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Game Dependency in Singapore – Secondary School Students 2020

Game Dependency in Singapore - Secondary School Students 2020

Introduction

Game dependency refers to a situation where gamers become dependent on games, engaging in a gaming lifestyle that disrupts some areas of their lives. Some areas of disruption include relationships, school or work performance, and personal health. The National Institute of Education (NIE) conducted a study¹ in 2010 on pathological video-gaming rates in Singapore, and reported a prevalence rate of 8.7%. In addition, Touch Youth Intervention – a division of Touch Community Services – reported local game dependency rates close to 11%, based on their internal findings. With the increased accessibility in gaming and mobile devices, game dependency rates can be reasonably expected to increase over the years. The aim of this study is thus to assess the current game dependency rate among Singaporean youths.

Methods

The survey was conducted on Secondary school students across seven different public secondary schools in Singapore. The COMEBACK Game Dependency Test (GDT) was used to assess for game dependency. It is a 20-question, self-report questionnaire developed by Registered Psychologist, Nicholas Gabriel Lim, that was adapted from the Gaming Addiction Screening survey utilised in the NIE study in 2010. The GDT consisted of additional questions to reflect the proposed criteria of Internet Gaming Disorder in the DSM-5, and can be accessed on the COMEBACK website (https://www.comeback.world/comeback-game-dependency-test/). A reliability analysis demonstrated that the GDT has excellent internal reliability scores, with a Cronbach α score of 0.9, well above the acceptance range of 0.7.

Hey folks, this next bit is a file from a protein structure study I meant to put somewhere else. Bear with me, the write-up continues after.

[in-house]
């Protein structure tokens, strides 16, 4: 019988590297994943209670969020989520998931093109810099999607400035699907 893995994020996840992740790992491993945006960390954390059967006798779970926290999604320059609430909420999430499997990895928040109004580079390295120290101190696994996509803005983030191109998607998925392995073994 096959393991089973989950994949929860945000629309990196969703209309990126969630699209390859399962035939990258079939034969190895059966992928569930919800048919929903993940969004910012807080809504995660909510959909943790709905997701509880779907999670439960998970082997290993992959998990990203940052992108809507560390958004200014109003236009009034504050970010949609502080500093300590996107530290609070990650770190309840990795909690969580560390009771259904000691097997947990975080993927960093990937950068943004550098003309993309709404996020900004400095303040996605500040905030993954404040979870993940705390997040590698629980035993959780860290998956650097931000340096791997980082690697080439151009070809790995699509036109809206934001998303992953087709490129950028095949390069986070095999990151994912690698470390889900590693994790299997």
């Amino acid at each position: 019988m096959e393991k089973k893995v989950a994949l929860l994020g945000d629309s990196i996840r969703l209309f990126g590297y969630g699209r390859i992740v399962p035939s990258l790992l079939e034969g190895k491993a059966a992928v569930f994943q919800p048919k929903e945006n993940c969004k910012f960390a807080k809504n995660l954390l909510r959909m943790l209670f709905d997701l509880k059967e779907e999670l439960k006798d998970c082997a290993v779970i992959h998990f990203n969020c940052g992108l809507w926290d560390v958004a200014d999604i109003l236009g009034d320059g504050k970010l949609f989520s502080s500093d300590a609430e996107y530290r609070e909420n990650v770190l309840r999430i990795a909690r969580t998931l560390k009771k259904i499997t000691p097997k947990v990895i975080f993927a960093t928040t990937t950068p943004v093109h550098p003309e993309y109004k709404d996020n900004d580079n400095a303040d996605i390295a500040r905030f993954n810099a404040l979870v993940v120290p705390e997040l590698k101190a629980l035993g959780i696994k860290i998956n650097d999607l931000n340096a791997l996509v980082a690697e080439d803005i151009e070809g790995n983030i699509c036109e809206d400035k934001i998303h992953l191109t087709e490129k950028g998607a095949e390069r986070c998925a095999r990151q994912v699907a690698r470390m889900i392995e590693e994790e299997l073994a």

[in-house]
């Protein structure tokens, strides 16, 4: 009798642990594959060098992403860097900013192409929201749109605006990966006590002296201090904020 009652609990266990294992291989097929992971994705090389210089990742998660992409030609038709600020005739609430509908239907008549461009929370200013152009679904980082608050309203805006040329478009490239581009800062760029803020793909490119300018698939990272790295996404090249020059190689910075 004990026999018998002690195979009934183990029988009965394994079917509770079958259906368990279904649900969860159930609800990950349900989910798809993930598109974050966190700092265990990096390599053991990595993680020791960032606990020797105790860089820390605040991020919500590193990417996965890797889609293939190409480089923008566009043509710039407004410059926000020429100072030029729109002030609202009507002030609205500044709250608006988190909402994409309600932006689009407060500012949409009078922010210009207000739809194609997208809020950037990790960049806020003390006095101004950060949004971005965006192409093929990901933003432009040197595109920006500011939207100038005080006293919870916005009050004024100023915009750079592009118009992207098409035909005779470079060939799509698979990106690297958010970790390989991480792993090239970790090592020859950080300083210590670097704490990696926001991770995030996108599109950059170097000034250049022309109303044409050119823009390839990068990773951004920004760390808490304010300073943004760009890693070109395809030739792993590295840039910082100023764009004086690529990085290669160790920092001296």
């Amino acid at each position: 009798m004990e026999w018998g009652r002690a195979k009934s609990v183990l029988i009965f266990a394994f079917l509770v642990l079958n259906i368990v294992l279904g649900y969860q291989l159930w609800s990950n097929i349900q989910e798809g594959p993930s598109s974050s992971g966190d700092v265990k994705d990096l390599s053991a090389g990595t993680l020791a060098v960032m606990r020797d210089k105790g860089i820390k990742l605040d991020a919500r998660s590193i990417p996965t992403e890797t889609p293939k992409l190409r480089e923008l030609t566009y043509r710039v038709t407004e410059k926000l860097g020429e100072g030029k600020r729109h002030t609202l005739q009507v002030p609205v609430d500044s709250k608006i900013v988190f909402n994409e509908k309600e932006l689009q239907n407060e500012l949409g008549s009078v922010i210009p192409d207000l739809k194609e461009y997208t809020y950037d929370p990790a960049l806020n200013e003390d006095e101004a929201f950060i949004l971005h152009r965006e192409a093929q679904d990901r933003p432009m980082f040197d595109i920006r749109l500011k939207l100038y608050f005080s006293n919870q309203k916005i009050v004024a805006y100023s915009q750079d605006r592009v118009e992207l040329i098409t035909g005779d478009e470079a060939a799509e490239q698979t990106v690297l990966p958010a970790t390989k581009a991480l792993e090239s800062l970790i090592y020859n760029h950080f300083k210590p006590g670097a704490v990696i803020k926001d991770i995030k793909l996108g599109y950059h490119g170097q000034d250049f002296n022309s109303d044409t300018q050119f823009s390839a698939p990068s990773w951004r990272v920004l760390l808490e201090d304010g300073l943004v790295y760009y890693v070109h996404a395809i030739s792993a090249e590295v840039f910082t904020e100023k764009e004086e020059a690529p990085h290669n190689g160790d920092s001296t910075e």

Each participant can possibly score within a range of 20 to 100. Scores between 20 to 59 indicates no game dependency, 60 to 79 indicates moderate game dependency, and 80 to 100 indicates significant game dependency. Game dependency prevalence is calculated based on the total amount of participants with moderate and significant game dependency.

Results

A total of 2765 Secondary school students had completed the survey. The findings reveal a game dependency prevalence rate of 19.4%, of which 15.4% were classified with moderate game dependency, while the remaining 4% were classified with significant game dependency. These results show a significant increase in game dependency prevalence from previous findings, with approximately one in five students experiencing some form of disruptions in their lives due to their gaming lifestyle.. 

Reference

  1. Choo, H., Gentile, D. A., Sim, T., Li, D., Khoo, A., & Liau, A. K. (2010). Pathological video-gaming among Singaporean youth. Annals Academy of Medicine, 39(11), 822-829. 
  2. Channel News Asia (2018). ‘As if it was something my whole life depended on’: For some gamers, hitting pause seems impossible. Retrieved from https://www.channelnewsasia.com/news/technology/online-gaming-mental-health-disorder-who-10534450

To download a PDF copy of the report, you can go to: http://bit.ly/GDReport2020

Game Dependency in Singapore Secondary School Students 2020